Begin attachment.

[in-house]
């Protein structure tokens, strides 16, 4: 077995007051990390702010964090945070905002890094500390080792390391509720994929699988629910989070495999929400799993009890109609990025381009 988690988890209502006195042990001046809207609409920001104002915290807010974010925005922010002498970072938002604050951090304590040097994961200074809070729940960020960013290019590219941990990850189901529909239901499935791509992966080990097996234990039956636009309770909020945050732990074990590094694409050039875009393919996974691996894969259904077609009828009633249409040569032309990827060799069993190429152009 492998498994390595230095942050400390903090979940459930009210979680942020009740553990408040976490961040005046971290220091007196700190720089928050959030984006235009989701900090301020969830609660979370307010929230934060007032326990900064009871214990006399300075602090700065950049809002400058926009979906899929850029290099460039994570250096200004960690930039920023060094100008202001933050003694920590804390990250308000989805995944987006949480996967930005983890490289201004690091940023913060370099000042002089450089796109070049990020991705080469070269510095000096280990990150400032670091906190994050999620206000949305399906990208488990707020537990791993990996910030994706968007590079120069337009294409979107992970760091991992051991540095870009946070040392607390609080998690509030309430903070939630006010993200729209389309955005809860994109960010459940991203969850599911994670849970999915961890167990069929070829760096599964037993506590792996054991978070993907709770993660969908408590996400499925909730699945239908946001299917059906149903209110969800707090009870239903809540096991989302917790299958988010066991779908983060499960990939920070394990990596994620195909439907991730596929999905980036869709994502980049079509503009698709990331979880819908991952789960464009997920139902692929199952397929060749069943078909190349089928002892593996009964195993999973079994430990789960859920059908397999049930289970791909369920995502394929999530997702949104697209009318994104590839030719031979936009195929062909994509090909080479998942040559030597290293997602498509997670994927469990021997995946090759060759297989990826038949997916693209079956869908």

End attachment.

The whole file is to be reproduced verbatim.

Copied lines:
[in-house]
């Protein structure tokens, strides 16, 4: 077995007051990390702010964090945070905002890094500390080792390391509720994929699988629910989070495999929400799993009890109609990025381009 988690988890209502006195042990001046809207609409920001104002915290807010974010925005922010002498970072938002604050951090304590040097994961200074809070729940960020960013290019590219941990990850189901529909239901499935791509992966080990097996234990039956636009309770909020945050732990074990590094694409050039875009393919996974691996894969259904077609009828009633249409040569032309990827060799069993190429152009 492998498994390595230095942050400390903090979940459930009210979680942020009740553990408040976490961040005046971290220091007196700190720089928050959030984006235009989701900090301020969830609660979370307010929230934060007032326990900064009871214990006399300075602090700065950049809002400058926009979906899929850029290099460039994570250096200004960690930039920023060094100008202001933050003694920590804390990250308000989805995944987006949480996967930005983890490289201004690091940023913060370099000042002089450089796109070049990020991705080469070269510095000096280990990150400032670091906190994050999620206000949305399906990208488990707020537990791993990996910030994706968007590079120069337009294409979107992970760091991992051991540095870009946070040392607390609080998690509030309430903070939630006010993200729209389309955005809860994109960010459940991203969850599911994670849970999915961890167990069929070829760096599964037993506590792996054991978070993907709770993660969908408590996400499925909730699945239908946001299917059906149903209110969800707090009870239903809540096991989302917790299958988010066991779908983060499960990939920070394990990596994620195909439907991730596929999905980036869709994502980049079509503009698709990331979880819908991952789960464009997920139902692929199952397929060749069943078909190349089928002892593996009964195993999973079994430990789960859920059908397999049930289970791909369920995502394929999530997702949104697209009318994104590839030719031979936009195929062909994509090909080479998942040559030597290293997602498509997670994927469990021997995946090759060759297989990826038949997916693209079956869908």